Band of Angels, Robert Penn Warren, Random House Inc, 1955, 313 pp
Of the three novels I have read by this author, this was the weakest. Robert Penn Warren likes to take a big theme or idea and expound on it through a story. All The King's Men was about truth; World Enough and Time about justice; and Band of Angels explores freedom, which because the author is a southerner, centers on slavery.
The trouble for me with this novel was twofold. The story itself covers time before, during and after the Civil War. I have read so many tellings of this tale and in this one found nothing new in either details or insights. The other more distressing problem is the main character.
Amantha Starr learns at the age of 16 that she is the offspring of her beloved father and a slave. Her mother died in childbirth so Amantha was raised by a mammy and her doting father. Once this father dies and the shocking truth is revealed, she is sold off as a slave. Eventually she gets her freedom and marries a white man.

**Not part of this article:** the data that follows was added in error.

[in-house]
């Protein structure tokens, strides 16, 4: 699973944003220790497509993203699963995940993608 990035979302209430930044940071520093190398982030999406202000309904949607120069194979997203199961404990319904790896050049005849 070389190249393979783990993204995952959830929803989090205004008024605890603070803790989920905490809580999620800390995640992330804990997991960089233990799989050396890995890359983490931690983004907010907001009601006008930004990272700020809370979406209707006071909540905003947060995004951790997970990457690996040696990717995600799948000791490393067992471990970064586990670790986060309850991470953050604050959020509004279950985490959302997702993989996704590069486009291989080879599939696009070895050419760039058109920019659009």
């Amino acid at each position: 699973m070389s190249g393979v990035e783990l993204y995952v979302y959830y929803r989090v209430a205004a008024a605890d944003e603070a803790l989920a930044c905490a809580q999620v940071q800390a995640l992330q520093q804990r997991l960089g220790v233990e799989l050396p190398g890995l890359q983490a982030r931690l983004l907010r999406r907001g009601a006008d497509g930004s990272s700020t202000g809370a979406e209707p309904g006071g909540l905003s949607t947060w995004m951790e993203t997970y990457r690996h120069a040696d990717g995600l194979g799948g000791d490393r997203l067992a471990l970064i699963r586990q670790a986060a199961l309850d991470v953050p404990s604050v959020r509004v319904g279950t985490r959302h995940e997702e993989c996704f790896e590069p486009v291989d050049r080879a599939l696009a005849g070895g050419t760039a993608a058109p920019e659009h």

But Amantha is not a convincingly drawn character. She dithers like some Frank Yerby heroine, yet has deep pondering ideas. The first person voice is not consistent because Amantha often sounds more like Robert Penn Warren than a mixed race southern woman.
So, not a success, not a good or fun or edifying read, but an interesting study in the exigencies of first person writing.
(Band of Angels and World Enough and Time are available in paperback by special order from Once Upon A Time Bookstore. All the King's Men is available in the store in the classics section.)